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Protesters storm government-run television station, programming suspended

(SEAPA/IFEX) - On the morning of 26 August 2008, protesters identified with the People's Alliance for Democracy (PAD) - an anti-government movement - broke through a police-fortified iron gate to enter the compound of Thailand's state-run National Broadcasting Television (NBT). Electricity was cut at the station and, at 8:30 a.m. (local time), NBT officials were forced to suspend operations pending efforts by station managers and the police to restore order. It is not yet certain who cut off the electricity at the station, but NBT officials said it was definitely not on their orders.

According to media reports, at least 2,000 protesters were involved in the storming of the station, which the PAD accuses of being a "government propaganda machine". The NBT captured video footage of the mob rocking the station's iron gate back and forth until it collapsed. Dozens of police on the other side of the gate failed to keep the gate up and closed.

Dozens of masked protesters then broke down a glass entrance and gained entry into the NBT main lobby and building. Programming has been suspended and most of NBT's staff have left the premises. As of 10:00 a.m. on 26 August, NBT was broadcasting from an older station it owns in downtown Bangkok, covering its own unfolding crisis.

Bangkok's English-language daily, "The Nation", said the protesters started gathering in front the NBT compound along Bangkok's Vibhavadi Road between 5:30 a.m. and 6:00 a.m.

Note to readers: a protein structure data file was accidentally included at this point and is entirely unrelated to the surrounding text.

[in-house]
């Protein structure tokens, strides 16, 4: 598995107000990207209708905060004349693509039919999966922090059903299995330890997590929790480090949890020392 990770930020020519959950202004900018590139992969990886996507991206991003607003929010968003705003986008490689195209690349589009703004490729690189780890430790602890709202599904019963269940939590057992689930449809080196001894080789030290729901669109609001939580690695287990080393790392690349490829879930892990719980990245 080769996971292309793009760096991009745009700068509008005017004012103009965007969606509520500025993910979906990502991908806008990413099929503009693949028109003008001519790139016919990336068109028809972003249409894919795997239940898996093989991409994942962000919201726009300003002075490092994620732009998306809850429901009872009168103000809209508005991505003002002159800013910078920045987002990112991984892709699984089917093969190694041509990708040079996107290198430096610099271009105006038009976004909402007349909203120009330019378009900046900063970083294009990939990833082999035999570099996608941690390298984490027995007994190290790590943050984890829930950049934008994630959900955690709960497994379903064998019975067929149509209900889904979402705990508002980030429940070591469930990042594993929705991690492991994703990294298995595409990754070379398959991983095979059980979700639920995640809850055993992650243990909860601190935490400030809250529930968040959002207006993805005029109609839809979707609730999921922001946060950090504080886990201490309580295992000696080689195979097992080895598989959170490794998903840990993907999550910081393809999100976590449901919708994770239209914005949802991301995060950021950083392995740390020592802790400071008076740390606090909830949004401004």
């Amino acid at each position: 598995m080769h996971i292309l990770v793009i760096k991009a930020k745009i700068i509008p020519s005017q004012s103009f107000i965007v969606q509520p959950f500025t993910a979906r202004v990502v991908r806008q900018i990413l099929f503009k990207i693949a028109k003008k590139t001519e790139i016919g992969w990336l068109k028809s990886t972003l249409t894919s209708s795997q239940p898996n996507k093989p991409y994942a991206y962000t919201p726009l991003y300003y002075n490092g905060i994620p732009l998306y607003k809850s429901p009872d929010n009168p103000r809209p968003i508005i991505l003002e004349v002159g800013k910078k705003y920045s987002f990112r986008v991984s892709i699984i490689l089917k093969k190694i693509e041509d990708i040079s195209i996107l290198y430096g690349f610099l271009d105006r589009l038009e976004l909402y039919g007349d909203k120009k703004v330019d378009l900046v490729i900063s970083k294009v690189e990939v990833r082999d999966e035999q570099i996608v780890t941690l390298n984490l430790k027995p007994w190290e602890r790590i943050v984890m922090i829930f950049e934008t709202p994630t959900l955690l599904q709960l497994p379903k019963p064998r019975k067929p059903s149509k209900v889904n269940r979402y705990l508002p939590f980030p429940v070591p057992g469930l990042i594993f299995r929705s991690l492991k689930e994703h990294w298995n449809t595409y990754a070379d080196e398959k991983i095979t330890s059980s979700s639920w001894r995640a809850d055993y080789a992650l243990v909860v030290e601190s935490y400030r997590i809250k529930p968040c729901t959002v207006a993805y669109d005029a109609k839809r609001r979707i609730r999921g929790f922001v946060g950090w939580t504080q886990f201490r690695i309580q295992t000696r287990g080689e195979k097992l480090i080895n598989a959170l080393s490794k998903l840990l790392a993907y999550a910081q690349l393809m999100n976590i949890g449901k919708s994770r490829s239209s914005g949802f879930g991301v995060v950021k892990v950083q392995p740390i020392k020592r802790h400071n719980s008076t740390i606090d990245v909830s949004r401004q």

As of 10:00 a.m., police were still trying to restore order, but the situation remains tense in and around the NBT compound. Some arrests have apparently been made, with "The Nation" reporting that police are interrogating some people found with weapons such as long knives and at least one handgun.

The PAD has been waging weekly protests in Bangkok since May, aiming for nothing less than the ouster of the government led by Prime Minister Samak Sundaravej. The Alliance was the main driving force behind political demonstrations against the government of former prime minister Thaksin Shinawatra, who was eventually ousted in a military coup in 2006. After the military allowed for a new Thai constitution and for new elections, Samak emerged as Thailand's new elected prime minister. However, PAD sees Samak as nothing more than a proxy for Thaksin, hence the continuing calls for his ouster.

Agence France Presse quotes PAD leader Sondhi Limthongkul as calling on more people to join the demonstrators that now hold the NBT hostage. With overwhelmed police also moving to add to their numbers to somehow restore order at the station, the situation will likely remain volatile for the time being.

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